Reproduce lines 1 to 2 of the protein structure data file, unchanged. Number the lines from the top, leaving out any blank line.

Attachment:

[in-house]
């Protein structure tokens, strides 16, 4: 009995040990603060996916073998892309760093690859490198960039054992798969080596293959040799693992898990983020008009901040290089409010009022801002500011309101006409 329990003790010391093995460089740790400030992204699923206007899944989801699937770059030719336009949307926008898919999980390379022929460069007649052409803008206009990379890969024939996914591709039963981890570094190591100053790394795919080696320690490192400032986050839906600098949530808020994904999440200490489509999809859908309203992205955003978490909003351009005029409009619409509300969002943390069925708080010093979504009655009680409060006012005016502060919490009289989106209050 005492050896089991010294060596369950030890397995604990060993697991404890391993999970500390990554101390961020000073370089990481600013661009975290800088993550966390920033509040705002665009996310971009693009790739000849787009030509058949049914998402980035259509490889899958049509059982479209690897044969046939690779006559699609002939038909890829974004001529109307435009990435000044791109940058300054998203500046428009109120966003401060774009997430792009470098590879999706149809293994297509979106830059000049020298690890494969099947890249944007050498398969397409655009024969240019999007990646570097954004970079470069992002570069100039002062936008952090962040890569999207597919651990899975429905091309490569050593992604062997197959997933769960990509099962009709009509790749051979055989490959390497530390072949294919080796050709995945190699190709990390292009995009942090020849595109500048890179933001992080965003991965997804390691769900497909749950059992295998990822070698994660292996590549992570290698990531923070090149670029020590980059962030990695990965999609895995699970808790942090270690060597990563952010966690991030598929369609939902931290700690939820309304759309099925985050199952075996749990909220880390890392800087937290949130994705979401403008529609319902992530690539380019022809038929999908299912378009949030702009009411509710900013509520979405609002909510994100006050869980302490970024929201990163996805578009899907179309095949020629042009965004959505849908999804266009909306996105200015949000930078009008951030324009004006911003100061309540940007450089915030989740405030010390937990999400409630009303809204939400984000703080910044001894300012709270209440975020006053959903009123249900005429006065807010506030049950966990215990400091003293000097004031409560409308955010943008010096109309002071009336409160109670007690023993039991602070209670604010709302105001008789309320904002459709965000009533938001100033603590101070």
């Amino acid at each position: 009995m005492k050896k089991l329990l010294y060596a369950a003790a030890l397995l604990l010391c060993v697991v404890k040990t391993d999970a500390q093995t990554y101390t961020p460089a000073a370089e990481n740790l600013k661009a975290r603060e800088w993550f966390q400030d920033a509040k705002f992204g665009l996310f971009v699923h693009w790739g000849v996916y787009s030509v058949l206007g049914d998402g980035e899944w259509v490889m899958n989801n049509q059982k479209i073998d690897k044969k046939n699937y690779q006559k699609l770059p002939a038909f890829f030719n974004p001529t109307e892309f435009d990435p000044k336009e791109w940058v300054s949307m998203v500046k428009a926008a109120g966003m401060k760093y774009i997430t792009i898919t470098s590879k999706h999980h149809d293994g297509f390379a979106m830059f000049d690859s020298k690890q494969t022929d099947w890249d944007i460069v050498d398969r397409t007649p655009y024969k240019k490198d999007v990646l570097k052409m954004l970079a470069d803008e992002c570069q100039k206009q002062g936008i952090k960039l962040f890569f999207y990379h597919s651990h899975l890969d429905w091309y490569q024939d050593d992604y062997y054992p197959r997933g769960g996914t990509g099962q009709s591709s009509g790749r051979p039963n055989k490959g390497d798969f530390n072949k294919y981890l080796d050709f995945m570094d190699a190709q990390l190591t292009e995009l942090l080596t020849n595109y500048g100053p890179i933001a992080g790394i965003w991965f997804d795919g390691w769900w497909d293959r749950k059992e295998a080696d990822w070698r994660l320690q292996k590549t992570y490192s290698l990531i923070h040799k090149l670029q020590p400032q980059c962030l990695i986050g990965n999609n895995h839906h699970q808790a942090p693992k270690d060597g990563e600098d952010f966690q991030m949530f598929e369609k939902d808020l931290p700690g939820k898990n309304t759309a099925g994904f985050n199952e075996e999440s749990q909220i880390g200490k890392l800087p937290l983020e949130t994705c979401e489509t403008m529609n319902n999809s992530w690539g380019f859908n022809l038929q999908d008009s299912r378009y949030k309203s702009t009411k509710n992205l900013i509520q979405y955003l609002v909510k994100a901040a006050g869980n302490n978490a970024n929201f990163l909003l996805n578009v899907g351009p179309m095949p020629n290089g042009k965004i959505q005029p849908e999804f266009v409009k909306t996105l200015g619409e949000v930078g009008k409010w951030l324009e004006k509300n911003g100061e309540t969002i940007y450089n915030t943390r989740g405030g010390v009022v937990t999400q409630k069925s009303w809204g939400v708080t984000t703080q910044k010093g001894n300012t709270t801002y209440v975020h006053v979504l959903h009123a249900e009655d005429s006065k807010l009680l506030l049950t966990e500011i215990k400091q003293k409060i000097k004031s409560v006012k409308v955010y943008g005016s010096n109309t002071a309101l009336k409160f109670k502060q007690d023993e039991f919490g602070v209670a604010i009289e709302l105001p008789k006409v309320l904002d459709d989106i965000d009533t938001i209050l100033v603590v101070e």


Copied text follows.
[in-house]
């Protein structure tokens, strides 16, 4: 009995040990603060996916073998892309760093690859490198960039054992798969080596293959040799693992898990983020008009901040290089409010009022801002500011309101006409 329990003790010391093995460089740790400030992204699923206007899944989801699937770059030719336009949307926008898919999980390379022929460069007649052409803008206009990379890969024939996914591709039963981890570094190591100053790394795919080696320690490192400032986050839906600098949530808020994904999440200490489509999809859908309203992205955003978490909003351009005029409009619409509300969002943390069925708080010093979504009655009680409060006012005016502060919490009289989106209050 005492050896089991010294060596369950030890397995604990060993697991404890391993999970500390990554101390961020000073370089990481600013661009975290800088993550966390920033509040705002665009996310971009693009790739000849787009030509058949049914998402980035259509490889899958049509059982479209690897044969046939690779006559699609002939038909890829974004001529109307435009990435000044791109940058300054998203500046428009109120966003401060774009997430792009470098590879999706149809293994297509979106830059000049020298690890494969099947890249944007050498398969397409655009024969240019999007990646570097954004970079470069992002570069100039002062936008952090962040890569999207597919651990899975429905091309490569050593992604062997197959997933769960990509099962009709009509790749051979055989490959390497530390072949294919080796050709995945190699190709990390292009995009942090020849595109500048890179933001992080965003991965997804390691769900497909749950059992295998990822070698994660292996590549992570290698990531923070090149670029020590980059962030990695990965999609895995699970808790942090270690060597990563952010966690991030598929369609939902931290700690939820309304759309099925985050199952075996749990909220880390890392800087937290949130994705979401403008529609319902992530690539380019022809038929999908299912378009949030702009009411509710900013509520979405609002909510994100006050869980302490970024929201990163996805578009899907179309095949020629042009965004959505849908999804266009909306996105200015949000930078009008951030324009004006911003100061309540940007450089915030989740405030010390937990999400409630009303809204939400984000703080910044001894300012709270209440975020006053959903009123249900005429006065807010506030049950966990215990400091003293000097004031409560409308955010943008010096109309002071009336409160109670007690023993039991602070209670604010709302105001008789309320904002459709965000009533938001100033603590101070």